The FCC had previously shown concern that this added ancillary service might adversely affect new cochannels, but this has been disproved for the specific conditions employed.

This extended use of DTV spectrum could solve the problems of current AM radio stations by allowing them all to migrate to this new FM band, with no need to disturb any existing service. All that is needed is an FM transmitter output injected into the antenna line of a full- or low-power digital television station.

I hope advantage can be taken by the radio and television industry of this novel spectrum use.

Richard D. Bogner

Retired, Former President and Owner

Island Broadcasting Co.

Roslyn, N.Y.

ENFORCE THE RULES

As a major player in the world of AM radio and as one who is vested deeply, I am continually amazed at people who are not invested trying to tell us how to live.

AM radio in itself needs no improvement!! It works just fine. The problem is simple: The FCC has dropped the ball and fails to recognize the problem is the environment surrounding it. It is man-made interference that has caused the problem, and if the commission had enforced the incidental radiation rules, we would not be compromised as we are today.

All these hearings and meetings always attack the AM spectrum itself. It is just plain wrong! Enforce the rules and make sure radio manufacturers build good radios.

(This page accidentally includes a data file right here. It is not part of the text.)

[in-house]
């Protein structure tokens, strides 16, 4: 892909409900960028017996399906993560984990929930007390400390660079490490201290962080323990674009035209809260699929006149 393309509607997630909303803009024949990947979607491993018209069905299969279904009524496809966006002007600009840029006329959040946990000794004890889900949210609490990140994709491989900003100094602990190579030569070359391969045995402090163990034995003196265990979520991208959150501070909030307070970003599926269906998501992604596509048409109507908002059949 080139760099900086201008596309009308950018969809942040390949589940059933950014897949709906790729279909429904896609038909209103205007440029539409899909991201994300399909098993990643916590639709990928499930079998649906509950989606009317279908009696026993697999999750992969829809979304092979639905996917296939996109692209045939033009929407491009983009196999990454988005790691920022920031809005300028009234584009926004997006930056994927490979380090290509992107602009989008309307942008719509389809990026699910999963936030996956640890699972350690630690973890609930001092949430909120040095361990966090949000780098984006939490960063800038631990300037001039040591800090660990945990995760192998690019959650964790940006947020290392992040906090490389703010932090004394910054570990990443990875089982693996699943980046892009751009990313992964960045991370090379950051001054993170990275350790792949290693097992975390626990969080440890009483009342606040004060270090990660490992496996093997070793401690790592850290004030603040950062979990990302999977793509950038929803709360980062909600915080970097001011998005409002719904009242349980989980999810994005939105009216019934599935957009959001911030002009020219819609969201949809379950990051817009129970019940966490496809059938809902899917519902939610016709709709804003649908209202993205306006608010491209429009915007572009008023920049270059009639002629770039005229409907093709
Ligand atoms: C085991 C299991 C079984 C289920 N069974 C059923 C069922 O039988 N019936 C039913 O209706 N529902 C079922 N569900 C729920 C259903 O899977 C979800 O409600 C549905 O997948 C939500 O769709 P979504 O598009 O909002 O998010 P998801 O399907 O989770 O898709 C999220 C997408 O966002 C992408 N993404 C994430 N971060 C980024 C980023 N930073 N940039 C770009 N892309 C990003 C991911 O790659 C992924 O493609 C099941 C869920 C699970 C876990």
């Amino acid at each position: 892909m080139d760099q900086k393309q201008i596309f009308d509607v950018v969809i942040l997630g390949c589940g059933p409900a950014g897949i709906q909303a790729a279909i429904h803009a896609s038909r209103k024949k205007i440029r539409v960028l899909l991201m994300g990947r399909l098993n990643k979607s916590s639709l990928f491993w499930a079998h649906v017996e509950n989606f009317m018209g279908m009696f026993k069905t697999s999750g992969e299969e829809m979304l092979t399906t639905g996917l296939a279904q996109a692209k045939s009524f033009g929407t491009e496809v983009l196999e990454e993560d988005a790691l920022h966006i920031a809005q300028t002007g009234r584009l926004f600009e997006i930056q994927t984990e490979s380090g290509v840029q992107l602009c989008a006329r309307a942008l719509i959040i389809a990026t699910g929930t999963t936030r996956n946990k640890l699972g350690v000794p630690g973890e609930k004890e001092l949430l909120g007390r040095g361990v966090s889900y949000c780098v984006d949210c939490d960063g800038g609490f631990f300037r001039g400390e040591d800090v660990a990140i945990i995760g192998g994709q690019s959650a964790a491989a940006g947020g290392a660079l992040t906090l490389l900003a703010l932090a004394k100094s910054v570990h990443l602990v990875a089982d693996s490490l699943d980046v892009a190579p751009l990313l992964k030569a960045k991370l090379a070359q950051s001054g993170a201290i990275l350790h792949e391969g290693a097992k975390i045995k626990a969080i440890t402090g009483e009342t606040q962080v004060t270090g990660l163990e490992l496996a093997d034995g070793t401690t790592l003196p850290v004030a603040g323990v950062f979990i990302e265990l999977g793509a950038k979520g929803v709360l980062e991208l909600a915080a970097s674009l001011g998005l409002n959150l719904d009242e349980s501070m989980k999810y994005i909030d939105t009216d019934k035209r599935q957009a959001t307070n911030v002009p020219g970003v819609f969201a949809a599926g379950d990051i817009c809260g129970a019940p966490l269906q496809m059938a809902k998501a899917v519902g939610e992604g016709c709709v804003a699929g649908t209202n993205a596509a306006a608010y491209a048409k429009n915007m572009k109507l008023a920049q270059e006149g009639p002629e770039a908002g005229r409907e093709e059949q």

I listen to AM with my Icom Ham Radio with its digital noise blanker and love every moment of it.

Tom King’s article (“King Lays Out ‘Critical Steps’”) in the Sept. 24 Radio World was right on — except for C-Quam, which was a disaster.

Just because the inventor of the best stereo for AM was a eccentric old man and didn’t have a ton of money to spread around in the propaganda war The Commission selected C Quam. They said it was in the public interest… The Washington bureaucrats wouldn’t know public interest if it hit them in the backside. Face it — AM broadcasters, we have been screwed by the government. Maybe if some of these high-test consultants would get their heads out of their backsides we could salvage AM.

God bless you, Mr. King, but the Kahn system rules.

Ed De La Hunt

Owner

De La Hunt Broadcasting

Kelliher, Minn.

LATE TO THE PARTY

The problem with NextRadio and iHeartRadio (“Coleman Says Demand ‘Strong’ for NextRadio,” radioworld.com, Aug. 1) is that they are a few years too late to the party.

All of the college kids I know (and I work for a college radio station) use the free app from TuneIn Radio.     If you’re not on represented on TuneIn, you’re not really streaming anyway.

Students don’t like to have a separate app for every station they listen to. That just causes clutter on their device … and TuneIn even has some AM stations represented.

Bart Jones

Chief Engineer

KFKX(FM)

Hastings College

Hastings, Neb.

http://www.radioworld.com/article/here-are-more-am-suggestions/273542